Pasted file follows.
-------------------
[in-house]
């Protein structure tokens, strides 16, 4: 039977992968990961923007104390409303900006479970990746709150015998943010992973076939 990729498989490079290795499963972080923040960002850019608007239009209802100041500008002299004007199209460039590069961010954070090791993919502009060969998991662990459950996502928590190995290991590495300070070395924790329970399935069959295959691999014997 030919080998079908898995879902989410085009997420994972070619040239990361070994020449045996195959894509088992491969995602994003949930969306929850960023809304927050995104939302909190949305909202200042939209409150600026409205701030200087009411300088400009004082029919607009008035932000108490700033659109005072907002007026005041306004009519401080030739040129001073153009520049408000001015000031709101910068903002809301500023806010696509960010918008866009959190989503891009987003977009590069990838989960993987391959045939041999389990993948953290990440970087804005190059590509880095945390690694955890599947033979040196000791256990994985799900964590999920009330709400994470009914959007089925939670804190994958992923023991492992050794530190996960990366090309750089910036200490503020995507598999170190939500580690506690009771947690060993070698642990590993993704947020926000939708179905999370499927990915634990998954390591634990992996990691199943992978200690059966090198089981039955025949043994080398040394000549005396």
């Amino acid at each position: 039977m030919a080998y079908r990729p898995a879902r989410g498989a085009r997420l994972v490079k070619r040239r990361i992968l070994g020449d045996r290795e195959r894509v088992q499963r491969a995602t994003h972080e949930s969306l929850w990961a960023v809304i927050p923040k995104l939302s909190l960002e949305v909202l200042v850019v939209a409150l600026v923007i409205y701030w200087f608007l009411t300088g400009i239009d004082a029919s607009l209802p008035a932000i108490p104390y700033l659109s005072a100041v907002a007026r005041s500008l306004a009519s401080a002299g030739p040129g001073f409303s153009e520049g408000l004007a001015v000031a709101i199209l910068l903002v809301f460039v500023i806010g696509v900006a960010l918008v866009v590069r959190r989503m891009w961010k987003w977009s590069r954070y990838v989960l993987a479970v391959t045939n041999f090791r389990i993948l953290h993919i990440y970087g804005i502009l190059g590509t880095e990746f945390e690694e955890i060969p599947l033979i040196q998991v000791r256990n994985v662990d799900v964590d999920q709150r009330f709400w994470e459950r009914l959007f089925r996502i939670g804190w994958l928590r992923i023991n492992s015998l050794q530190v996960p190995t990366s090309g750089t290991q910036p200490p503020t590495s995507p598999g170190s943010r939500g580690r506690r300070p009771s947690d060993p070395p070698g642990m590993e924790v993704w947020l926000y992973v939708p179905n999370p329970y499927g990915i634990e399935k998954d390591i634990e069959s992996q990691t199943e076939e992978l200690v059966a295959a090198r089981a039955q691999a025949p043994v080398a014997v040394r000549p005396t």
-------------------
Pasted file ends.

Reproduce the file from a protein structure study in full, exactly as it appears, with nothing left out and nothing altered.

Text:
[in-house]
């Protein structure tokens, strides 16, 4: 039977992968990961923007104390409303900006479970990746709150015998943010992973076939 990729498989490079290795499963972080923040960002850019608007239009209802100041500008002299004007199209460039590069961010954070090791993919502009060969998991662990459950996502928590190995290991590495300070070395924790329970399935069959295959691999014997 030919080998079908898995879902989410085009997420994972070619040239990361070994020449045996195959894509088992491969995602994003949930969306929850960023809304927050995104939302909190949305909202200042939209409150600026409205701030200087009411300088400009004082029919607009008035932000108490700033659109005072907002007026005041306004009519401080030739040129001073153009520049408000001015000031709101910068903002809301500023806010696509960010918008866009959190989503891009987003977009590069990838989960993987391959045939041999389990993948953290990440970087804005190059590509880095945390690694955890599947033979040196000791256990994985799900964590999920009330709400994470009914959007089925939670804190994958992923023991492992050794530190996960990366090309750089910036200490503020995507598999170190939500580690506690009771947690060993070698642990590993993704947020926000939708179905999370499927990915634990998954390591634990992996990691199943992978200690059966090198089981039955025949043994080398040394000549005396």
């Amino acid at each position: 039977m030919a080998y079908r990729p898995a879902r989410g498989a085009r997420l994972v490079k070619r040239r990361i992968l070994g020449d045996r290795e195959r894509v088992q499963r491969a995602t994003h972080e949930s969306l929850w990961a960023v809304i927050p923040k995104l939302s909190l960002e949305v909202l200042v850019v939209a409150l600026v923007i409205y701030w200087f608007l009411t300088g400009i239009d004082a029919s607009l209802p008035a932000i108490p104390y700033l659109s005072a100041v907002a007026r005041s500008l306004a009519s401080a002299g030739p040129g001073f409303s153009e520049g408000l004007a001015v000031a709101i199209l910068l903002v809301f460039v500023i806010g696509v900006a960010l918008v866009v590069r959190r989503m891009w961010k987003w977009s590069r954070y990838v989960l993987a479970v391959t045939n041999f090791r389990i993948l953290h993919i990440y970087g804005i502009l190059g590509t880095e990746f945390e690694e955890i060969p599947l033979i040196q998991v000791r256990n994985v662990d799900v964590d999920q709150r009330f709400w994470e459950r009914l959007f089925r996502i939670g804190w994958l928590r992923i023991n492992s015998l050794q530190v996960p190995t990366s090309g750089t290991q910036p200490p503020t590495s995507p598999g170190s943010r939500g580690r506690r300070p009771s947690d060993p070395p070698g642990m590993e924790v993704w947020l926000y992973v939708p179905n999370p329970y499927g990915i634990e399935k998954d390591i634990e069959s992996q990691t199943e076939e992978l200690v059966a295959a090198r089981a039955q691999a025949p043994v080398a014997v040394r000549p005396t």